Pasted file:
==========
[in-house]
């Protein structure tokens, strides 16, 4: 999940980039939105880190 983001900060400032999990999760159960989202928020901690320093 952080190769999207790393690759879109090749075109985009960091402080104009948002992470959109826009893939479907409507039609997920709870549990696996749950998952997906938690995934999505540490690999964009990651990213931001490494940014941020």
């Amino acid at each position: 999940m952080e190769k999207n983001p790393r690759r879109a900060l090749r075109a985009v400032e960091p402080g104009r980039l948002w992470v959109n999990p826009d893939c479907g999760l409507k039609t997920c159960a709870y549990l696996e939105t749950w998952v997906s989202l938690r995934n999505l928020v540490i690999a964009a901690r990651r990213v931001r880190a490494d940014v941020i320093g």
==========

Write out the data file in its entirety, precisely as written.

[in-house]
């Protein structure tokens, strides 16, 4: 999940980039939105880190 983001900060400032999990999760159960989202928020901690320093 952080190769999207790393690759879109090749075109985009960091402080104009948002992470959109826009893939479907409507039609997920709870549990696996749950998952997906938690995934999505540490690999964009990651990213931001490494940014941020």
């Amino acid at each position: 999940m952080e190769k999207n983001p790393r690759r879109a900060l090749r075109a985009v400032e960091p402080g104009r980039l948002w992470v959109n999990p826009d893939c479907g999760l409507k039609t997920c159960a709870y549990l696996e939105t749950w998952v997906s989202l938690r995934n999505l928020v540490i690999a964009a901690r990651r990213v931001r880190a490494d940014v941020i320093g």